The Superior Foes of Spider-Man #17 (Marvel)


CREDIT: Marvel Comics

Rating: 4/5 – Good Bye, So Long, and Thanks For Being So Quirky.
by ComicSpectrum reviewer Gabe Bustamantez.

Superior Foes of Spider-Man #17 marks the final issue of one of the most underrated and under-appreciated comic series on the market. But I’m not sad, upset, angry or even the slightest bit conflicted about it being cancelled. In fact I’m happy that a unique series about low-rank, unlikable, d-list Spider-Man villains was able to sustain itself for 17 issues, especially since Spider-Man didn’t really appear in the series. In fact the series was originally planned as 12 issues and was expanded due to the positive feedback from readers. That goes to show how well crafted this tongue in cheek series about the 5 member Sinister Six team was.

Even though it’s the finale of the series, it was written as if Nick Spencer wanted new readers to jump on and enjoy this issue. Spencer gives the issue a How I Met Your Mother theme, meaning– the issue is one long narrative by Boomerang, which allowed a new reader to catch up on all the previous storylines, so if this was your first time reading this series you’d find that Boomerang is both interesting and horribly self destructive. Even long time readers are able to see loose ends tied up and you’re rewarded with a surprise or two from this farewell issue. Unfortunately, the entire issue is too focused on the Boomerang character and all the other members of the Sinister Six are treated as supporting cast members and we are only given a quick update on their current whereabouts.

It’s very fitting that the series regular artist Steve Lieber was able to bring the series to a close. With the exception of a few issues, the series was drawn by Lieber which provided a great feel of consistency to the series– which was great, considering a lot of this issue touched back on moments from earlier issues, even using the same panels from the first issue to retell Boomerang’s origin. Many short-lived series struggle with keeping a regular artist aboard but this one established a consistent look and feel thanks to Lieber. The backbone of this book were the character moments and the humor; changes in the character’s facial expressions and sight gags drives home the jokes more so than the dialogue, and a lot of the series is about the Sinister Six members sitting around and quietly hating one another. All of which is very hard to draw well enough for the the reader to catch, but Steve Lieber has a great artist ability to capture all of that physical humor, and drama in each of the character’s body language.  That said, the backgrounds in this issue are almost non-existent and makes the comic look as if the scenes were filmed on an empty movie sound-stage. All the backgrounds in this issue are colored patterns that look as if they were dropped into the art during the coloring process by colorist Rachelle Rosenbern.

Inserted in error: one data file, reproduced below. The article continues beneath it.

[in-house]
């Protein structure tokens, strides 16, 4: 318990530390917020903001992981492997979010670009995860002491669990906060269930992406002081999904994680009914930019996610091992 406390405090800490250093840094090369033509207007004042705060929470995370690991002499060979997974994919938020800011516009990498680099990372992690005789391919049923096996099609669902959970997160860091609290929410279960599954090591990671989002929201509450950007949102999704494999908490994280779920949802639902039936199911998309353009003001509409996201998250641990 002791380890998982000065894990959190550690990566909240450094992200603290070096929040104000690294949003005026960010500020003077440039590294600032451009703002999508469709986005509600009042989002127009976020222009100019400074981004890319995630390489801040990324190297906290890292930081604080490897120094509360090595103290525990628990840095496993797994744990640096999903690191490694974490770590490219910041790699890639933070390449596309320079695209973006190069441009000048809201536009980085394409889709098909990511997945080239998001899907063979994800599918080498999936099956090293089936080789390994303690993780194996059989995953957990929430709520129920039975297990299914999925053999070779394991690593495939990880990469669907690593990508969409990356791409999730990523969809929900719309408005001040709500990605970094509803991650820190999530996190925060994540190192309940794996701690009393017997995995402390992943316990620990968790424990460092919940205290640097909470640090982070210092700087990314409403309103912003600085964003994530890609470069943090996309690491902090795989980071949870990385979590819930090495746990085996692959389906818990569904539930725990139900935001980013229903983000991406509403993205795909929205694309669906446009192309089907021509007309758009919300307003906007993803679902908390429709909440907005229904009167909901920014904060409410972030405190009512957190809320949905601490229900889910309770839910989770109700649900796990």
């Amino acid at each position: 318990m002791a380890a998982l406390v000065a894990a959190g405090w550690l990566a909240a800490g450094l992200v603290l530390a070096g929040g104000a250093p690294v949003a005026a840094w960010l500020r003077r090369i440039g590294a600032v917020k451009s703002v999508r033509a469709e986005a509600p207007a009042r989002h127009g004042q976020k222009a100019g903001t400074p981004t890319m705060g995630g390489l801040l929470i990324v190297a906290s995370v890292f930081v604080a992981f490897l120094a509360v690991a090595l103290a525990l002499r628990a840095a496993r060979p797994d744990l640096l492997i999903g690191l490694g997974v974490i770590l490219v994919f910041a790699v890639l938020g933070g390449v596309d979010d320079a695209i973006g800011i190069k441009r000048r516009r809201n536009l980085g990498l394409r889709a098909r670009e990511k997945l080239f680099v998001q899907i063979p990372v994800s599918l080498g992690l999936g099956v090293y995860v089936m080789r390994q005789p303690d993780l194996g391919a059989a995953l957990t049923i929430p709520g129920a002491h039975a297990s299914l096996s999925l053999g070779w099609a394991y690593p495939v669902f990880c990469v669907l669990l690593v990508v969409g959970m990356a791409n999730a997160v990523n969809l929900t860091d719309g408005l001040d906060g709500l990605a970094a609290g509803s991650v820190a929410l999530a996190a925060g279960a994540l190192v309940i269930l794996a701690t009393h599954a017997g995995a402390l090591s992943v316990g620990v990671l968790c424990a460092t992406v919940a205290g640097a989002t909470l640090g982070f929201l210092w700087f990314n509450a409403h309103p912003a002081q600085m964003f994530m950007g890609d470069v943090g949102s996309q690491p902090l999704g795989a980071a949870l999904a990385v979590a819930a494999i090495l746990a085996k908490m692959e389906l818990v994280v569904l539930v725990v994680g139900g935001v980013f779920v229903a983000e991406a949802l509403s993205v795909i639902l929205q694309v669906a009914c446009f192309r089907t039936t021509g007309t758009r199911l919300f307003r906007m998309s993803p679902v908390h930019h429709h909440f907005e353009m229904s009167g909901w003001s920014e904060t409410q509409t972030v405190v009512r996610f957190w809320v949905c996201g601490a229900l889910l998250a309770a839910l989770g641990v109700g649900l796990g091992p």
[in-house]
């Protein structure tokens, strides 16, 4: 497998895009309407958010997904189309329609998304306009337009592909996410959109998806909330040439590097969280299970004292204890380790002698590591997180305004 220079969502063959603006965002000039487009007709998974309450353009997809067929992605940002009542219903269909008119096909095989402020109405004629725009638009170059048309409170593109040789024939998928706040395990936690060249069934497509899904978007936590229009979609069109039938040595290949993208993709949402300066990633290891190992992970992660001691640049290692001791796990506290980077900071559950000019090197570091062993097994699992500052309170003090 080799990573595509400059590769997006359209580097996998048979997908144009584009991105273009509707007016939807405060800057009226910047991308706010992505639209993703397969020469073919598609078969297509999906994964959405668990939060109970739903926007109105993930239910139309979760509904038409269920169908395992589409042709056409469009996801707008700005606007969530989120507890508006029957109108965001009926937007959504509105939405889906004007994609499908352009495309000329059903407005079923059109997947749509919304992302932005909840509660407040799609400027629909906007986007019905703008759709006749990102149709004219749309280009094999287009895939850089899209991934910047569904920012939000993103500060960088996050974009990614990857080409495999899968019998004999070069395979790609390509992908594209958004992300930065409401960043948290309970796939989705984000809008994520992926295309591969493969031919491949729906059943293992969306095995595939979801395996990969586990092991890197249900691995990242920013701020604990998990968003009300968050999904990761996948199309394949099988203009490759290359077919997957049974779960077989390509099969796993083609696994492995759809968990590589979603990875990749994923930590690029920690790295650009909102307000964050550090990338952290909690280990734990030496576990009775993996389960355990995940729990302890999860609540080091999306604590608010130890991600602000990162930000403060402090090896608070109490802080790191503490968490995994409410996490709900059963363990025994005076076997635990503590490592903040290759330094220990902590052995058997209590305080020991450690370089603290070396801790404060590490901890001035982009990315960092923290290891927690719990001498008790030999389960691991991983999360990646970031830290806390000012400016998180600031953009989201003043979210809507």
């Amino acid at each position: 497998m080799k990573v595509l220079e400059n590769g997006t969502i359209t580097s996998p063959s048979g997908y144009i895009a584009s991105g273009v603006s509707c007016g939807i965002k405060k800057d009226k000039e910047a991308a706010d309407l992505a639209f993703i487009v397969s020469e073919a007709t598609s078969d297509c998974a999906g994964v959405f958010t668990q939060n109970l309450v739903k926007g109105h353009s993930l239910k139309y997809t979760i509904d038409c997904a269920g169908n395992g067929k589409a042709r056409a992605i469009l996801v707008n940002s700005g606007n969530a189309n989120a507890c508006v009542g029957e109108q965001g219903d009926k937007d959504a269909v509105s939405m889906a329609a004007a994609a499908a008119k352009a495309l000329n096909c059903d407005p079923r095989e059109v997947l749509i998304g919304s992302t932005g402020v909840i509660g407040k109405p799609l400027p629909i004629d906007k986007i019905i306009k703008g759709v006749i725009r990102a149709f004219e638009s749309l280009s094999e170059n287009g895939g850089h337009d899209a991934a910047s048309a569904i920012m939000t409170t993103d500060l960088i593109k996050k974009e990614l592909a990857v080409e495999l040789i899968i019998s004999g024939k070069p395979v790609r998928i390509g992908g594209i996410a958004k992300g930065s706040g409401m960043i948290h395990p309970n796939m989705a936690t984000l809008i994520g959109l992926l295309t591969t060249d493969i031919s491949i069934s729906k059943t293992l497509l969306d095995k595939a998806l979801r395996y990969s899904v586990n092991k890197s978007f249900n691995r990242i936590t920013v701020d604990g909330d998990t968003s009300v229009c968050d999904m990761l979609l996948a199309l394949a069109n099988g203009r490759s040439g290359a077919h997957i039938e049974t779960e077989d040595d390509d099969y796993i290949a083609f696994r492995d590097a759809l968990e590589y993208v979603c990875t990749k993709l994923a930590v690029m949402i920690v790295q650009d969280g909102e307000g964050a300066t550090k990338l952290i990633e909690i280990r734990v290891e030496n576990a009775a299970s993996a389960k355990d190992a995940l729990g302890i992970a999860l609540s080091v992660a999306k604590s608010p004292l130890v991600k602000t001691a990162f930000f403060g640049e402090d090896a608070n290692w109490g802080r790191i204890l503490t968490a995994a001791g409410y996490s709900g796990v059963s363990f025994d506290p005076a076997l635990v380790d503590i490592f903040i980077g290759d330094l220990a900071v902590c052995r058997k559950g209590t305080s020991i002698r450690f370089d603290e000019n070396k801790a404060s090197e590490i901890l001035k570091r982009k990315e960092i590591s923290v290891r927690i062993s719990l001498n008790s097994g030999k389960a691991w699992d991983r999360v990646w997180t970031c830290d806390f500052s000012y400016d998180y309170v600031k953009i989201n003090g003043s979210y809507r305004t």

I’m impressed and proud that Nick Spencer and Steve Lieber were able to bring The Superior Foes of Spider-Man all the way to the finish line. Too many series land flat on their faces or have their storylines abandoned once the cancellation notice are given, but Spencer and Lieber were able to give us an ending to the series that provided closure and felt genuine.  I highly recommend that you give this series a chance in collected edition or as back-issue bin acquisitions. It was short-lived but was still able to provided a great overarching storyline that lived on the sidelines of the Marvel U, and didn’t get sidetracked during the big Marvel events. It satisfies the “something new and different” itch that many of us are looking to scratch these days. And if you became a fan of the Nick Spencer / Steven Lieber creative team you’ll be able to follow them over to their new Image Comics series called “The Fix” that is starting in 2015.

Reviewed by: Gabe Bustamantez
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1 Response to The Superior Foes of Spider-Man #17 (Marvel)

  1. Pingback: Superior Foes ends. The critics get the last word. | Steve Lieber

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